Citi: Ross Ulbricht Bitcoins Likely to Sell For Discount at USMS Auction

A new research note from financial giant Citi suggests participants in the next USMS auction may be able to obtain bitcoins at a deep discount.

AccessTimeIconDec 2, 2014 at 4:50 p.m. UTC
Updated Sep 14, 2021 at 2:03 p.m. UTC

The US Marshals Service (USMS) is set to auction off 50,000 BTC seized from alleged Silk Road mastermind Ross Ulbricht this Thursday, and if a new research note from financial giant Citi proves accurate, participants may be able to obtain bitcoins at a steep discount.

Penned by Citi's global head of FX strategy Steven Englander, the internal note argues that bitcoin's recent decline in value against the dollar will cause participants to "lowball their bids relative to the current market price".

Englander asserted that the prospect of future bitcoin auctions is likely to influence bidder behavior, as the USMS has indicated it will soon seek to sell off the roughly 94,000 BTC still in its possession in the coming months.

Englander writes:

"Bidding above the market price does not seem like a strong strategy given that there are 90,000 more to be auctioned off and there has been plenty of opportunity to buy bitcoin on the cheap in recent months."

The first USMS auction, held this June, ultimately saw roughly 30,000 BTC confiscated from the black market website Silk Road sold to Draper Fisher Jurvetson partner Tim Draper.

Englander suggested that rumors that Draper bid above market price, before bitcoin's decline in value from roughly $640 at the time of sale to $381, would also influence buyer behavior.

A Black Friday deal

In addition to these factors, Englander stated his belief that few buyers in any USMS auction bid above market price.

Englander went as far as to suggest that this would not be a wise investment strategy for participants, writing that he doesn't see an advantage "given bitcoin's fungibility and the excess supply that has driven down the price over the last year".

"My expectation is that most bids will be aggressively to the downside in the hope of getting a post-Black Friday bargain," Englander said. "Bids for a block or two may be at a moderate discount to the market price, but I would expect the bid for the biggest number of blocks to be at a hefty discount."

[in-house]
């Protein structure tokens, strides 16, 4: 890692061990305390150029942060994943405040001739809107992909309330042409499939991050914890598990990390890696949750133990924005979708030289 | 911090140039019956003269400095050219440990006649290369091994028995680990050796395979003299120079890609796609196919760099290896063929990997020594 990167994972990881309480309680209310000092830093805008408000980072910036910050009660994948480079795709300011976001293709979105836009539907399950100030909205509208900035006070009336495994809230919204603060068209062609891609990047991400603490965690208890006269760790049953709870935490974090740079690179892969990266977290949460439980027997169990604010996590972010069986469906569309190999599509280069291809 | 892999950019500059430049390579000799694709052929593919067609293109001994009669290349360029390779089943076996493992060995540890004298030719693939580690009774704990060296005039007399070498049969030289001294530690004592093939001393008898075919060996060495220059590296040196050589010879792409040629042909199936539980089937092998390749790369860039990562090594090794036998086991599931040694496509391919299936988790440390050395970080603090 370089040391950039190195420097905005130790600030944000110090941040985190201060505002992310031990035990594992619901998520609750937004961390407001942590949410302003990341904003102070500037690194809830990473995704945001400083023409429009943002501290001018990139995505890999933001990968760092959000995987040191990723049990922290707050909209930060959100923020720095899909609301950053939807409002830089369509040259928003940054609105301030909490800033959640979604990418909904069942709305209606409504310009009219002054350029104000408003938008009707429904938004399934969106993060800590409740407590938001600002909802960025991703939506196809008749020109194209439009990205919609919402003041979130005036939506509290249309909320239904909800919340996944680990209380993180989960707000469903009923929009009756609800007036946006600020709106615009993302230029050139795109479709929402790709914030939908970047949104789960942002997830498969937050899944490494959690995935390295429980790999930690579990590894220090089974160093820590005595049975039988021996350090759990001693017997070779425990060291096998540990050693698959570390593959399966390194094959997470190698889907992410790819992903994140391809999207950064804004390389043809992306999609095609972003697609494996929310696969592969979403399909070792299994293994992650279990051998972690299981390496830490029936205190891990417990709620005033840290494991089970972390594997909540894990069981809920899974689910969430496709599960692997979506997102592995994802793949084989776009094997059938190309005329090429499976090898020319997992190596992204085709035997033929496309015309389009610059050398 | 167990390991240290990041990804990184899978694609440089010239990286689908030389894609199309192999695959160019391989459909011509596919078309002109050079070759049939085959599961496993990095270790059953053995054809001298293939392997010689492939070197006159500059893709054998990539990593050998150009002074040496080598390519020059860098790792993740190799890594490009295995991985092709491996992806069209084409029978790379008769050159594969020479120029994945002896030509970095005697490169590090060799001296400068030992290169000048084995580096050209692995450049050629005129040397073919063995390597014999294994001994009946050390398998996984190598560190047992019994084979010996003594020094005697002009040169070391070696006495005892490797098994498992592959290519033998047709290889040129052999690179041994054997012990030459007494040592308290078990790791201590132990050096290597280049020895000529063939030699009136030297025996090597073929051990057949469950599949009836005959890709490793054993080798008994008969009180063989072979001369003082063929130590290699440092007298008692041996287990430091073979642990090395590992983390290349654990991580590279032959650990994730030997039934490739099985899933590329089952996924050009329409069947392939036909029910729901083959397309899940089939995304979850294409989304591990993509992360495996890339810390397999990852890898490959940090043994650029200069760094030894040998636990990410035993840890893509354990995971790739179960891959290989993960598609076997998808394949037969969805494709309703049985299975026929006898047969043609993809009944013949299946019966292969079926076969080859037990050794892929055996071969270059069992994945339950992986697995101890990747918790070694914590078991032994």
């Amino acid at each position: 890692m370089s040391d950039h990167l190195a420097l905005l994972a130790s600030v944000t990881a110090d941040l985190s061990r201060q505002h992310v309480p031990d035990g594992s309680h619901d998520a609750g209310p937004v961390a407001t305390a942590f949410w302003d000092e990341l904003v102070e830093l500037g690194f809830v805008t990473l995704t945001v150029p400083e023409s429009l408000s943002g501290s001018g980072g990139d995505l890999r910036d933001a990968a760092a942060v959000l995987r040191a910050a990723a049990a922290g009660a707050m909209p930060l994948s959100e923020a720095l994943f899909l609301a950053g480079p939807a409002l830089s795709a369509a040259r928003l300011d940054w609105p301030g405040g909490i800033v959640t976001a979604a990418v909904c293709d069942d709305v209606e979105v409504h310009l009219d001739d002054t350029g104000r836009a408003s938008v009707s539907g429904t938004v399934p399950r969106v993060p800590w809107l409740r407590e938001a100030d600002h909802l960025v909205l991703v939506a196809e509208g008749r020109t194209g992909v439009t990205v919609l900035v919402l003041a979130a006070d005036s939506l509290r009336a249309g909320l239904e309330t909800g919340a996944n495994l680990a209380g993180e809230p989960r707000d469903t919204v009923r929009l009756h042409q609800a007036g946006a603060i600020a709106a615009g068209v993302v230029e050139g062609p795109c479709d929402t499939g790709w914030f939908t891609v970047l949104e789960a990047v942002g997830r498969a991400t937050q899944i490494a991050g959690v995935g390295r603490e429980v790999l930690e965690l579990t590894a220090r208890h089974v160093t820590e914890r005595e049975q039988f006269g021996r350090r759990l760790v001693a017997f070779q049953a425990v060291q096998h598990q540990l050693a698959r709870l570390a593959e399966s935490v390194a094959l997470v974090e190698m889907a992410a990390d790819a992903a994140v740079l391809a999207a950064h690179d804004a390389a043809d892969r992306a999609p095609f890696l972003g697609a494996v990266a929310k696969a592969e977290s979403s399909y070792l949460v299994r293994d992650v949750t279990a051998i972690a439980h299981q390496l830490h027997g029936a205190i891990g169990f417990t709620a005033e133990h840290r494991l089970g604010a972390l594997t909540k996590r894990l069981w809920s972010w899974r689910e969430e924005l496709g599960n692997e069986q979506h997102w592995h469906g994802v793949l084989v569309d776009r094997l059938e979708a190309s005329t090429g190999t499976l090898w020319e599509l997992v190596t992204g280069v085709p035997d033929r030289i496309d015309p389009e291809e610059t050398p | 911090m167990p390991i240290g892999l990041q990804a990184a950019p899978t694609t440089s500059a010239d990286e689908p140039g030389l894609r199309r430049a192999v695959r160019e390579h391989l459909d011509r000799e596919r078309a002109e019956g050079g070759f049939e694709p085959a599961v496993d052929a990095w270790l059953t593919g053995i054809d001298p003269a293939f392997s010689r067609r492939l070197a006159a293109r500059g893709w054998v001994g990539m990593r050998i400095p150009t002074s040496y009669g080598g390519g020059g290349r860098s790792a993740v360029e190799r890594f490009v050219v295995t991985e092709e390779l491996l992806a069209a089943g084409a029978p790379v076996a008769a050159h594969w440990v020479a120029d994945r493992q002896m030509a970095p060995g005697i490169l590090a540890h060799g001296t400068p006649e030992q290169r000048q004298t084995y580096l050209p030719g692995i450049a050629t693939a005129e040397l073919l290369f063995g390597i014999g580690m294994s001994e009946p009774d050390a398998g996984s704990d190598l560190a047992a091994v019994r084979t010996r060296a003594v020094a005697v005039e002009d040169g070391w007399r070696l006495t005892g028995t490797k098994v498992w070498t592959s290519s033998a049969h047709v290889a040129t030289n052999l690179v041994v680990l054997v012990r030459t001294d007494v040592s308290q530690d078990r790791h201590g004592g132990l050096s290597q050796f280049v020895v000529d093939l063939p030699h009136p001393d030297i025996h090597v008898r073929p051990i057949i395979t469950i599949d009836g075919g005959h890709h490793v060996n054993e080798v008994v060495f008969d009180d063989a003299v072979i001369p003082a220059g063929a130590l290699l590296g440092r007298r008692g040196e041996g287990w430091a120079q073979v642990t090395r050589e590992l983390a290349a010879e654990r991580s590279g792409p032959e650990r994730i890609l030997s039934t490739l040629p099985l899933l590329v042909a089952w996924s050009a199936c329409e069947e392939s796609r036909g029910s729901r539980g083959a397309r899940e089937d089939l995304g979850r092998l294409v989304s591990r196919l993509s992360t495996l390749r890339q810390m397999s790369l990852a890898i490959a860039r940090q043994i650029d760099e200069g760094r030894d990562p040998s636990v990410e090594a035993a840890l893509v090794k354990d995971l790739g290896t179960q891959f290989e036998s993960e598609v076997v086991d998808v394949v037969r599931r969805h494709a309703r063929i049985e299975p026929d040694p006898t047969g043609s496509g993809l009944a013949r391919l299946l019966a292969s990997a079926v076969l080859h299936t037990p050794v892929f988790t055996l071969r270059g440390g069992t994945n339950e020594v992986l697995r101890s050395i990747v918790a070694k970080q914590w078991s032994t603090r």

Still, Englander said this outcome is likely to be influenced by whether participants desire to buy and hold the currency, a strategy evoked by Draper, or simply buy to sell the bitcoins on the open market.

Auction process a deterrent

Englander went on to state that, even in spite of the opportunity to obtain bitcoins at a discount, the requirements of the US Marshals auction itself may turn buyers away.

For example, Englander indicated that investors who don't want to meet the auction's know-your-customer (KYC) requirements or put up the $100,000–$150,000 necessary to participate may be dissuaded from participation.

As a result of these factors, Englander concluded:

"There seems little reason to go through the USMS rather than just buy outright and the illiquidity of large blocks means that there is significant price risk for anyone who may be in position of turning over their blocks anytime soon."

The responses echo beliefs voiced by prospective bidders as well, some of whom have stated their belief that overall interest in the second auction is not as strong as the first.


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